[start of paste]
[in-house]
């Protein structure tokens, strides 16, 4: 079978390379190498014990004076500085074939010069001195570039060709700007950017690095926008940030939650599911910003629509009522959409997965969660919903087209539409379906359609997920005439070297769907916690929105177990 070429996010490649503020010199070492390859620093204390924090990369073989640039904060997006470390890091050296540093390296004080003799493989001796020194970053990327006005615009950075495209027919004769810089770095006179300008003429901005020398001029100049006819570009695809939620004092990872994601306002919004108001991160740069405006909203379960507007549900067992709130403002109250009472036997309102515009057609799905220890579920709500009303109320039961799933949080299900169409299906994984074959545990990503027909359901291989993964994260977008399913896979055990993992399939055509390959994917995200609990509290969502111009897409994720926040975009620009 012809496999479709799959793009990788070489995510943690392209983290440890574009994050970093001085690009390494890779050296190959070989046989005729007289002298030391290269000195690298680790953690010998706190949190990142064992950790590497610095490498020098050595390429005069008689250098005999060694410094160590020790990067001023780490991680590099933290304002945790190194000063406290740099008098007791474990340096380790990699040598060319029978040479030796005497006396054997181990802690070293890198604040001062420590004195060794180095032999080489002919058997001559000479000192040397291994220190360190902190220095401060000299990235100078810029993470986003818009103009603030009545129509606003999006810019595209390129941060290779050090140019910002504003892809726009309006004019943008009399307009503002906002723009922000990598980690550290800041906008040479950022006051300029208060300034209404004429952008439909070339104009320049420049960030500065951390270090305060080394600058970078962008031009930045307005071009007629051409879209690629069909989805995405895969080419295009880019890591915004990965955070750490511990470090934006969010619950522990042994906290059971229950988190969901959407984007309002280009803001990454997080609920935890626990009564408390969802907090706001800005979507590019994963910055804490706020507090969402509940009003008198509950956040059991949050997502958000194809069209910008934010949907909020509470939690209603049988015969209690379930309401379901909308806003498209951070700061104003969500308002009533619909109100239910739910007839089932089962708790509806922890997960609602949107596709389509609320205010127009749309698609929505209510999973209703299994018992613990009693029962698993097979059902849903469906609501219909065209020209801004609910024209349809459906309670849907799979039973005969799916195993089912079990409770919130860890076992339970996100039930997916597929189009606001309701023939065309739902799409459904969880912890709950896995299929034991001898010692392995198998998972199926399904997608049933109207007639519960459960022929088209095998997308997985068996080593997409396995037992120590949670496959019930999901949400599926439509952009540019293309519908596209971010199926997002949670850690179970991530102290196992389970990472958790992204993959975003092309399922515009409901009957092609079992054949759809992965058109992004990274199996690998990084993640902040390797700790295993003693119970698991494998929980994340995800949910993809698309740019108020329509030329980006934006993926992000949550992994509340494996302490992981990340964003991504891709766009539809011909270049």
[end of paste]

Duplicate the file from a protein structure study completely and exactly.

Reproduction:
[in-house]
């Protein structure tokens, strides 16, 4: 079978390379190498014990004076500085074939010069001195570039060709700007950017690095926008940030939650599911910003629509009522959409997965969660919903087209539409379906359609997920005439070297769907916690929105177990 070429996010490649503020010199070492390859620093204390924090990369073989640039904060997006470390890091050296540093390296004080003799493989001796020194970053990327006005615009950075495209027919004769810089770095006179300008003429901005020398001029100049006819570009695809939620004092990872994601306002919004108001991160740069405006909203379960507007549900067992709130403002109250009472036997309102515009057609799905220890579920709500009303109320039961799933949080299900169409299906994984074959545990990503027909359901291989993964994260977008399913896979055990993992399939055509390959994917995200609990509290969502111009897409994720926040975009620009 012809496999479709799959793009990788070489995510943690392209983290440890574009994050970093001085690009390494890779050296190959070989046989005729007289002298030391290269000195690298680790953690010998706190949190990142064992950790590497610095490498020098050595390429005069008689250098005999060694410094160590020790990067001023780490991680590099933290304002945790190194000063406290740099008098007791474990340096380790990699040598060319029978040479030796005497006396054997181990802690070293890198604040001062420590004195060794180095032999080489002919058997001559000479000192040397291994220190360190902190220095401060000299990235100078810029993470986003818009103009603030009545129509606003999006810019595209390129941060290779050090140019910002504003892809726009309006004019943008009399307009503002906002723009922000990598980690550290800041906008040479950022006051300029208060300034209404004429952008439909070339104009320049420049960030500065951390270090305060080394600058970078962008031009930045307005071009007629051409879209690629069909989805995405895969080419295009880019890591915004990965955070750490511990470090934006969010619950522990042994906290059971229950988190969901959407984007309002280009803001990454997080609920935890626990009564408390969802907090706001800005979507590019994963910055804490706020507090969402509940009003008198509950956040059991949050997502958000194809069209910008934010949907909020509470939690209603049988015969209690379930309401379901909308806003498209951070700061104003969500308002009533619909109100239910739910007839089932089962708790509806922890997960609602949107596709389509609320205010127009749309698609929505209510999973209703299994018992613990009693029962698993097979059902849903469906609501219909065209020209801004609910024209349809459906309670849907799979039973005969799916195993089912079990409770919130860890076992339970996100039930997916597929189009606001309701023939065309739902799409459904969880912890709950896995299929034991001898010692392995198998998972199926399904997608049933109207007639519960459960022929088209095998997308997985068996080593997409396995037992120590949670496959019930999901949400599926439509952009540019293309519908596209971010199926997002949670850690179970991530102290196992389970990472958790992204993959975003092309399922515009409901009957092609079992054949759809992965058109992004990274199996690998990084993640902040390797700790295993003693119970698991494998929980994340995800949910993809698309740019108020329509030329980006934006993926992000949550992994509340494996302490992981990340964003991504891709766009539809011909270049």